Mark Evans is Managing Director, Marketing & Digital at Direct Line Group. He was appointed to the role in June last year, after serving as Marketing Director since 2012.
We caught up with Evans to find out how his job has changed since the Covid-19 outbreak, and ask what advice he would give marketers right now.
Here’s what he had to say…
Please describe your job: What do you do?
I lead the Digital and Marketing functions – but in truth they are both very strong and self-sufficient teams so most of my time and energy is spent across helping the organisation become more customer and digital centric, representing the teams through to the Exec and Board, and in creating the right context for everyone to thrive.
Creating that context has included the need for a greatly increased level of engagement and communication to keep everyone feeling included and motivated in the creation of a virtual marketing office with lots of virtual stand-ups, huddles, and Lunch & Learn events.
How has your typical day been impacted in the short term by the pandemic?
Most notably I have happily been able to swap nearly 4 hours of commuting with a morning walk each day and having dinner with my family. That said the first few weeks were heavily dominated by crisis management as we adjusted to an emerging new reality. For example how do we re-cut our media plans in the short term, how do we guide our customers through a time when we are moving 10,000 people into home-working. However, that has settled down quite a bit now and I have been amazed by the resilience and ingenuity of our people in this moment.
What are your favourite tools and techniques to help you get your work done at the moment?
I have used Trello for a number of years but am now finding it more useful than ever. It’s a simple kanban app but is incredibly effective at keeping track of everything when things are moving very fast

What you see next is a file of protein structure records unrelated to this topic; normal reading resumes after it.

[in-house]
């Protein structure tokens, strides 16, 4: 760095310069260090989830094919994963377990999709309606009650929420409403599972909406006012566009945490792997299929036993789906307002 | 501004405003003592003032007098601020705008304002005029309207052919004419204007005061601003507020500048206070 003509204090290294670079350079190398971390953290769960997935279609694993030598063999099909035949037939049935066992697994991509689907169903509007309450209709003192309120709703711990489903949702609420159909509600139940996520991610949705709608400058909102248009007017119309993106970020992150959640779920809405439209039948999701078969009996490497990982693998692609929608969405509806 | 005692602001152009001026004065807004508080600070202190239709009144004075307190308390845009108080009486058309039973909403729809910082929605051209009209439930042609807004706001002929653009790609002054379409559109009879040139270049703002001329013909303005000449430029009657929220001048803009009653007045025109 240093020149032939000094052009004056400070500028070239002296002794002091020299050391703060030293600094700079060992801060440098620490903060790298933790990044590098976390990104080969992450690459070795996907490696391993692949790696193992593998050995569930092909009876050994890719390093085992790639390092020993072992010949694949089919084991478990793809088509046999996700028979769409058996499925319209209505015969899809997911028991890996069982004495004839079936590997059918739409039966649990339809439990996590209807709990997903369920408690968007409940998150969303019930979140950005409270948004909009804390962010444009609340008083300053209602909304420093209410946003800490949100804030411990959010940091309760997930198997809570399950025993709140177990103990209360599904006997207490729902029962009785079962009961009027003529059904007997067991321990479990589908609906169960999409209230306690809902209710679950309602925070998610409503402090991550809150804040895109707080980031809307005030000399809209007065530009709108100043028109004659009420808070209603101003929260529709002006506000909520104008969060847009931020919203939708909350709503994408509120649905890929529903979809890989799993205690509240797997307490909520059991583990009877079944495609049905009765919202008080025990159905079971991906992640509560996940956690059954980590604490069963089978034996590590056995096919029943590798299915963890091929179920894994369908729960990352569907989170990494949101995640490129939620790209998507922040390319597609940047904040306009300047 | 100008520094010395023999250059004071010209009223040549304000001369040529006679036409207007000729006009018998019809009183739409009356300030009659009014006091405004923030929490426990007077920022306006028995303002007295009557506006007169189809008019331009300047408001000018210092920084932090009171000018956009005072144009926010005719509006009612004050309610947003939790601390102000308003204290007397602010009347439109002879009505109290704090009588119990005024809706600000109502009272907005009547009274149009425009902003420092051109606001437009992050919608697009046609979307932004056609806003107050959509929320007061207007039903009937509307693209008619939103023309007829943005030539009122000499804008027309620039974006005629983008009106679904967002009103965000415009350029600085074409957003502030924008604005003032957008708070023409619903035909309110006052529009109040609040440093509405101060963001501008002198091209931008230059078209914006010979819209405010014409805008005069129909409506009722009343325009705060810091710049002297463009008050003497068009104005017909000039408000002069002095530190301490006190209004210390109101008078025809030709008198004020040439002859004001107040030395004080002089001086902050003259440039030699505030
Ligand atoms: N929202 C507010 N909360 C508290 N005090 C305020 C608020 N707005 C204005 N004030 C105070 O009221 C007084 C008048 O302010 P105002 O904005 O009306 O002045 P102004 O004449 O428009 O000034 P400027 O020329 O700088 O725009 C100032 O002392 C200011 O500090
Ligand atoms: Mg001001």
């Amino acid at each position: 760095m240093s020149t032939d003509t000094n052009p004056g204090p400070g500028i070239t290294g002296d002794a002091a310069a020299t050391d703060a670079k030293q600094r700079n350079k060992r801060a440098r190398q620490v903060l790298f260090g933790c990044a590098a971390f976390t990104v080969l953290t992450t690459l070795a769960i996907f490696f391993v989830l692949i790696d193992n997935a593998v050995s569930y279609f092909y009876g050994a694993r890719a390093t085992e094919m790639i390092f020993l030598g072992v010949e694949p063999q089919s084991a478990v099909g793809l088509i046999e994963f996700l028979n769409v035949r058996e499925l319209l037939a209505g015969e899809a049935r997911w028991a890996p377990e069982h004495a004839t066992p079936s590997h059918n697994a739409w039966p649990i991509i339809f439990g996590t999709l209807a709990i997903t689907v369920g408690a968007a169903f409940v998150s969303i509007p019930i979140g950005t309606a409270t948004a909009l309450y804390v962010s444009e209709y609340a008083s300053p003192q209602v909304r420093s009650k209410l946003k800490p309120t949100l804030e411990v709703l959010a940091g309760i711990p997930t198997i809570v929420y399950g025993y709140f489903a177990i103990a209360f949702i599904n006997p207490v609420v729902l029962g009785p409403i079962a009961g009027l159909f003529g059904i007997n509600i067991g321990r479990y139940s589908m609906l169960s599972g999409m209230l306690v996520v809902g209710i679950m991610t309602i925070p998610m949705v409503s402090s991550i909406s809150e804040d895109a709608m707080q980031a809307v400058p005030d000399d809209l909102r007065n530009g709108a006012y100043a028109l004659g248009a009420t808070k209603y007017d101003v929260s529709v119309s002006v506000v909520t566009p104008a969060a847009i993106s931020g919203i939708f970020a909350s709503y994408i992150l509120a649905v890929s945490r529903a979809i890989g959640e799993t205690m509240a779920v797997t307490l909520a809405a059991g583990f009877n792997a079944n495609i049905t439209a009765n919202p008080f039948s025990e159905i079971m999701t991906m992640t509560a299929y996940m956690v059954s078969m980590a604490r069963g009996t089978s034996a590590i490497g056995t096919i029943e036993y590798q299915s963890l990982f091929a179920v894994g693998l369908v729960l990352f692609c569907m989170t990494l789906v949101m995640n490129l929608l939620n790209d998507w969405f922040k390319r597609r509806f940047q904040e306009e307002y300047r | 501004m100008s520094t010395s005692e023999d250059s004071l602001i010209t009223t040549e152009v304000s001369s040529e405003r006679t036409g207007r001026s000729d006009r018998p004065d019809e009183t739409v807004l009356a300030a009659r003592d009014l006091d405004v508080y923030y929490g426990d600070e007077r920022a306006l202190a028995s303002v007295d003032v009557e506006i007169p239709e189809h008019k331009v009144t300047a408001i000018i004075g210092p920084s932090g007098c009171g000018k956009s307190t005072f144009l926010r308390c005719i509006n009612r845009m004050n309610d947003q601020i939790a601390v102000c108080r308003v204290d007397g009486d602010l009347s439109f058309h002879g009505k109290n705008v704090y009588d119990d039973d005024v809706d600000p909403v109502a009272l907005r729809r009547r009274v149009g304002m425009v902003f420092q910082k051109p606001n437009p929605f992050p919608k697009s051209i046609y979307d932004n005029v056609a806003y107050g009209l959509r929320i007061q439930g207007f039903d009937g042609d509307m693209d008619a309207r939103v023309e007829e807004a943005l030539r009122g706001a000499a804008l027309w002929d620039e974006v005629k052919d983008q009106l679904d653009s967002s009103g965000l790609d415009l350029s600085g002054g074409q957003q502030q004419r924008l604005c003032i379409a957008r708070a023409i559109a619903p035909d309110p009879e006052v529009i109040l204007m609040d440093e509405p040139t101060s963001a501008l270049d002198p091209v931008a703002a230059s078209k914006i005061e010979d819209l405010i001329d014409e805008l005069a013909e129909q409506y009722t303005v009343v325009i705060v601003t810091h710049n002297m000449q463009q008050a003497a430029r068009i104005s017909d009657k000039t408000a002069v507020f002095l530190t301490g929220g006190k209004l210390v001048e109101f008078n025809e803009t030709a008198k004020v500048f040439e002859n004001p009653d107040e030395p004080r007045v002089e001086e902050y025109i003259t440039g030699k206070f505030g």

Mark Evans, Managing Director, Marketing & Digital, Direct Line Group
Which companies have impressed you since the outbreak?
The food retailers have done a pretty good job in their advertising communications in terms of reflecting people’s desire to feel a sense of connection, showing adverts that are humble, human and very relatable.
It’s a bit pot-luck right now though and I genuinely feel for anyone working in travel, entertainment and other most seriously impacted sectors. Some companies seem to have made self-sacrificial moves though, such as declaring too early that they would cut all advertising spend when they perhaps didn’t need to, which I suspect will be a regretful move
What changes are you making to help your brand connect with how people are feeling and experiencing the pandemic?
We have very much focussed on being useful, updating customers with how our products and services are adjusting. A good example is to let customers know that we decided to automatically cover their vehicles for volunteering.
We are desperately trying to avoid doing anything that could be seen as splashy, sales-y, or jumping on the bandwagon. There is still an important role to tell customers how we are helping them, helping our people and doing stuff that is in the nation’s interest but there is an important tonal aspect to doing that.
What trends have you seen in the last few weeks in your sector?
We have seen a reduction in shopping activity. It looks like in these early days of the pandemic many people have more pressing needs. We have, however, seen an increase in customers contacting us because they are in financial difficulties. This is something that we see frequently but the increase has been significant so we are doing everything we can to help in these circumstances
What advice would you give a marketer right now?
Be curious – we’re all learning. Despite the fact that this is a highly uncertain time it is also an incredibly rich learning environment. Everywhere you look new things are emerging, be that new ways of working, through to huge changes in media and living in general. It takes its toll on all of us to some extent but we will get through this and those that will bounce into the new reality with more vigour will be those that maintained a high level of inquisitiveness. At the very least though it’s critical to stay in tune with the mood of the nation to ensure that all communication is relatable.
What does long term planning and strategy look like now at your brand?
At the beginning of the crisis we set out four clear priorities – look after our people, look after our customers, keep thinking long term, do things that act in the nation’s interest.
In this way we had long-term thinking identified as an important consideration from the outset. Having said that it is important not to solidify predictions too soon given that everything is evolving so fast and there will be unexpected twists and turns. Nonetheless, we are reviewing our long term consumer trends work in light of Covid-19 and we have a Board strategy day set up in June to take stock on our overall strategy.